Biden Administration Begs, Pleads With Supreme Court — But They Aren’t Getting Anywhere

The administration asked the justices to allow the “urgently needed health and safety measure to take effect before the winter spike in COVID-19 cases worsens further.”

It said the requirement “will save hundreds or even thousands of lives each month.”

Meanwhile, the mandate that will supposedly save hundreds or even thousands of lives has saved virtually zero in states authorized to impose such restrictions.

The news also comes at a time when the propagandist narrative on the efficacy of vaccination in the face of a new variant is lopsided and logically unsound.

According to Fauci, the so-called Omicron variant is supposedly less lethal than Delta, and Omicron cases are usurping all other variant cases, yet the rise in Omicron cases has caused a resurgence of past restrictive lockdown measures.

In other words, more people are becoming infected with a less deadly variant yet Democrats still insist on imposing previous lockdown measures which applied to more deadly variants.

Make it make sense.

The administration’s request comes a day after the New Orleans-based 5th U.S. Circuit Court of Appeals lifted a nationwide ban on the mandate. The court instead allowed the mandate to remain blocked in 14 states that had collectively sued in federal court in Louisiana. That action altered a Nov. 30 ruling by U.S. District Judge Terry Doughty, who originally applied his order nationwide.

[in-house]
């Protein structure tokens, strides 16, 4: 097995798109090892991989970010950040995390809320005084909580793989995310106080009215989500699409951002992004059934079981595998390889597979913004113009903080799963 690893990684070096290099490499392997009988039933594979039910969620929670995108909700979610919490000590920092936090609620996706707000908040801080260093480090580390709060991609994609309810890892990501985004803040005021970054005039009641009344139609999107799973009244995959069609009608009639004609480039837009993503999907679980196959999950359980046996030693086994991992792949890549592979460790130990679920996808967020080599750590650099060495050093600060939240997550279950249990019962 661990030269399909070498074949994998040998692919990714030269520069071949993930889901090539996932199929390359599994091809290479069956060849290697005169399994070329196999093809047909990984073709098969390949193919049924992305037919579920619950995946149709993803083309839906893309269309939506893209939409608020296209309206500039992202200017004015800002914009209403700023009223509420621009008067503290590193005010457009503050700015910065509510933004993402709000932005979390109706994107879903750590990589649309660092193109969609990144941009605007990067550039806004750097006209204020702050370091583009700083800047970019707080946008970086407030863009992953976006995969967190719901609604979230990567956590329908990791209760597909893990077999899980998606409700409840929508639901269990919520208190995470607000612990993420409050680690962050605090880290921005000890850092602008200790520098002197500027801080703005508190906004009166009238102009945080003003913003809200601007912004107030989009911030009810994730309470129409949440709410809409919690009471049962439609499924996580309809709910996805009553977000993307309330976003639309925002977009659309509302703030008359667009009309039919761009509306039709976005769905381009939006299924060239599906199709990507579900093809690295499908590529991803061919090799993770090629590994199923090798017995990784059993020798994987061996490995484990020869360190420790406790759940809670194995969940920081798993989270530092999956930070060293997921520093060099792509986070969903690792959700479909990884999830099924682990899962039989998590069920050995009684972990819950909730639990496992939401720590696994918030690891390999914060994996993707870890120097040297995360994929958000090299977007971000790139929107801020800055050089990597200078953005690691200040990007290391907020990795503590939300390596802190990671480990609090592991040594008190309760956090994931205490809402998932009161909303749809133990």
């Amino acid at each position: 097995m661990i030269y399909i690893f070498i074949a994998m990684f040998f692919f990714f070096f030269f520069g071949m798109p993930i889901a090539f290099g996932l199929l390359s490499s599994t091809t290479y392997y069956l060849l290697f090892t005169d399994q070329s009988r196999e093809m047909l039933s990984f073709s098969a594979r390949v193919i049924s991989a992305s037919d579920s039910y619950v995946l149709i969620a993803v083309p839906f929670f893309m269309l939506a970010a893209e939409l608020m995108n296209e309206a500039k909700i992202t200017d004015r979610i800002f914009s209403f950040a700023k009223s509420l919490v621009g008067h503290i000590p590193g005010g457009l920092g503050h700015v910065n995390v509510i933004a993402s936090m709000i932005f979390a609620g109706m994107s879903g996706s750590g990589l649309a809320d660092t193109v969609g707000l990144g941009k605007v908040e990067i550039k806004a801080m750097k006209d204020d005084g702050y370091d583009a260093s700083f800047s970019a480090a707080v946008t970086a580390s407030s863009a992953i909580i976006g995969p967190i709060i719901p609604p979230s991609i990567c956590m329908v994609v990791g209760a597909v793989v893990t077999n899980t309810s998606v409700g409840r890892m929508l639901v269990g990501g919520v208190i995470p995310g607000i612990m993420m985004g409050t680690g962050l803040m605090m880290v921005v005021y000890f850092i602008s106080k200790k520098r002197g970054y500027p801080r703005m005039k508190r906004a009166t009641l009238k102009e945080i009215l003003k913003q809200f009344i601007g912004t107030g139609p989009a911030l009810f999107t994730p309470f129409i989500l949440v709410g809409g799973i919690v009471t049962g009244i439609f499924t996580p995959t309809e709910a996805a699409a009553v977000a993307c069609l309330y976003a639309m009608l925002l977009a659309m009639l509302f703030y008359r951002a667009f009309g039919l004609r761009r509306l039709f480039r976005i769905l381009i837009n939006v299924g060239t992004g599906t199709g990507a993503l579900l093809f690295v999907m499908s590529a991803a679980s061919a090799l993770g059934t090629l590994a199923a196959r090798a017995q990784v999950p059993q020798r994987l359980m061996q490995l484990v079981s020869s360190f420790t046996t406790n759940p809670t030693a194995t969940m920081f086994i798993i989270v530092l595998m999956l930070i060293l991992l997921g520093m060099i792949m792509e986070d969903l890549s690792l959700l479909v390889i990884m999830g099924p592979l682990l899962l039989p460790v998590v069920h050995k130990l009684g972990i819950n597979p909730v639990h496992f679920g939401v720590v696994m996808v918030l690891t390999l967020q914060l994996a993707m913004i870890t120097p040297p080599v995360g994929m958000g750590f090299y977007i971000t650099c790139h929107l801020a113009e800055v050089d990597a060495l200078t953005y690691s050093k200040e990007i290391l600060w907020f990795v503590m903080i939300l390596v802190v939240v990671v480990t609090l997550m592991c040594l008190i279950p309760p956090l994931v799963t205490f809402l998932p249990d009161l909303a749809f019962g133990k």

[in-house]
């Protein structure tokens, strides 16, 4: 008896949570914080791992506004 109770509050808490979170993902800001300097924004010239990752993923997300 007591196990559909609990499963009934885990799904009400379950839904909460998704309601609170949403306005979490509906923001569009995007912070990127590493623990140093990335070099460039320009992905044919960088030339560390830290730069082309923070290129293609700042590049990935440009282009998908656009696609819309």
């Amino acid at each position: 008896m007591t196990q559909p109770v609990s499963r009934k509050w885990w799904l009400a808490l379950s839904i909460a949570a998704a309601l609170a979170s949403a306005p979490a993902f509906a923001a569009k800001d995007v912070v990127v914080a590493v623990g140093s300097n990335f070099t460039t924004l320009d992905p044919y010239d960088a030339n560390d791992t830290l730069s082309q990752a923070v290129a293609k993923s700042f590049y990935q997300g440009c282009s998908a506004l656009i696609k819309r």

A different appeals court, the St. Louis-based 8th U.S. Circuit Court of Appeals, has declined to disturb a lower court order blocking the mandate in 10 other states.

The Biden administration asked the justices to allow the mandate to take effect in the 24 states covered by those two courts’ decisions. A federal judge in Texas granted an injunction Thursday that applies only to that state.

One other appeals court, the 11th U.S. Circuit Court of Appeals, allowed the mandate to remain in place, saying Secretary of Health and Human Services Xavier Becerra has the authority to require the vaccines.

At issue before the Supreme Court is a rule published Nov. 5 by the Centers for Medicare & Medicaid that applies to a wide range of health care providers that receive federal Medicare or Medicaid funding. It required their workers to receive the first dose of a COVID-19 vaccine by Dec. 6 and be fully vaccinated by Jan. 4. It was projected to affect more than 17 million workers in about 76,000 health care facilities as well as home health care providers. The mandate has religious and medical exemptions.

Legal challenges to Biden’s vaccine mandate for private employers are also ongoing.

Author: Sebastian Hayworth